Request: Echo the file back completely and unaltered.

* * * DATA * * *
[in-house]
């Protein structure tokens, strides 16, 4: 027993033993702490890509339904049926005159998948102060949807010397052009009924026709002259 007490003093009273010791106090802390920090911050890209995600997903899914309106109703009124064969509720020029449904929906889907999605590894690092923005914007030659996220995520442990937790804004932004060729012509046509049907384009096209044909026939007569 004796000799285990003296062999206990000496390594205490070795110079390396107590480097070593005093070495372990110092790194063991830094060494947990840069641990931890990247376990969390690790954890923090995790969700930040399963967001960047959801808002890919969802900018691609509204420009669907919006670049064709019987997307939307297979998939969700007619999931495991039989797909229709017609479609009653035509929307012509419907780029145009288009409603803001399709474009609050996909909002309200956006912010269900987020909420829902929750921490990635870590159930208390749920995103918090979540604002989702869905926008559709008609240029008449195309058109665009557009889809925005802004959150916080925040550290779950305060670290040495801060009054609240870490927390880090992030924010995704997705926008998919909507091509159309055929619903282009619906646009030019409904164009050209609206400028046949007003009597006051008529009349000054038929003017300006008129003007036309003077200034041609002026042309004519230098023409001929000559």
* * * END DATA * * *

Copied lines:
[in-house]
């Protein structure tokens, strides 16, 4: 027993033993702490890509339904049926005159998948102060949807010397052009009924026709002259 007490003093009273010791106090802390920090911050890209995600997903899914309106109703009124064969509720020029449904929906889907999605590894690092923005914007030659996220995520442990937790804004932004060729012509046509049907384009096209044909026939007569 004796000799285990003296062999206990000496390594205490070795110079390396107590480097070593005093070495372990110092790194063991830094060494947990840069641990931890990247376990969390690790954890923090995790969700930040399963967001960047959801808002890919969802900018691609509204420009669907919006670049064709019987997307939307297979998939969700007619999931495991039989797909229709017609479609009653035509929307012509419907780029145009288009409603803001399709474009609050996909909002309200956006912010269900987020909420829902929750921490990635870590159930208390749920995103918090979540604002989702869905926008559709008609240029008449195309058109665009557009889809925005802004959150916080925040550290779950305060670290040495801060009054609240870490927390880090992030924010995704997705926008998919909507091509159309055929619903282009619906646009030019409904164009050209609206400028046949007003009597006051008529009349000054038929003017300006008129003007036309003077200034041609002026042309004519230098023409001929000559």